Welcome! Notation such as Bb/F is known as lead sheet symbols or chord symbols. For jazz players and musicians with good theoretical knowledge and understanding of chord construction, this notation serves as shorthand and communicates a lot about the song's progression and the nature of each chord.
Rather than reading the printed notes verbatim, a pianist can follow the melody and improvise an accompaniment based on the chords outlined in the lead sheet symbols. The notation can be variable, but not too complicated:
The first part is the note name of the root of the chord. For example, Gm7 indicates that we're building a chord with root G.
M or m indicates major/minor. You might not see the big M for major, and you might see "maj" for major and "min" for minor. You may also see things like m11 (minor eleven) or maj7 (major seven), and the added numbers indicate chord extensions (which is a separate topic entirely).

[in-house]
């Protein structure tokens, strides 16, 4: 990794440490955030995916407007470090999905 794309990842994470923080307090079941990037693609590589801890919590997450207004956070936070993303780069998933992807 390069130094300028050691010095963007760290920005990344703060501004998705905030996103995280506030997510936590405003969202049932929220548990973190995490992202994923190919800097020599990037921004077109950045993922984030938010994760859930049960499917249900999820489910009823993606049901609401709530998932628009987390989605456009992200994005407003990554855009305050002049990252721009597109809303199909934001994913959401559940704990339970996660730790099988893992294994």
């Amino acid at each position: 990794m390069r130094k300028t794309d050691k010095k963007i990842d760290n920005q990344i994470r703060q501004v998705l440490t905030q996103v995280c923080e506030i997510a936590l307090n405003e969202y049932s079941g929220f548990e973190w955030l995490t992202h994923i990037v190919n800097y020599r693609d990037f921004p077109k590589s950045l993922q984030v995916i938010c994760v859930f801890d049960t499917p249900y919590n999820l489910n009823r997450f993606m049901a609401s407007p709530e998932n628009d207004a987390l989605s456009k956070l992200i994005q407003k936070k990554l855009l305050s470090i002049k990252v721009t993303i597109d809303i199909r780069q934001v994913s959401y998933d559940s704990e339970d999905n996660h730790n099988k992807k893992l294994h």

Lastly, slash notation (e.g. Bb/F) tells you what note to play in the bass (left hand on piano). Bb/F is the major chord Bb (Bb, D, F) played in second inversion with an F in the left hand.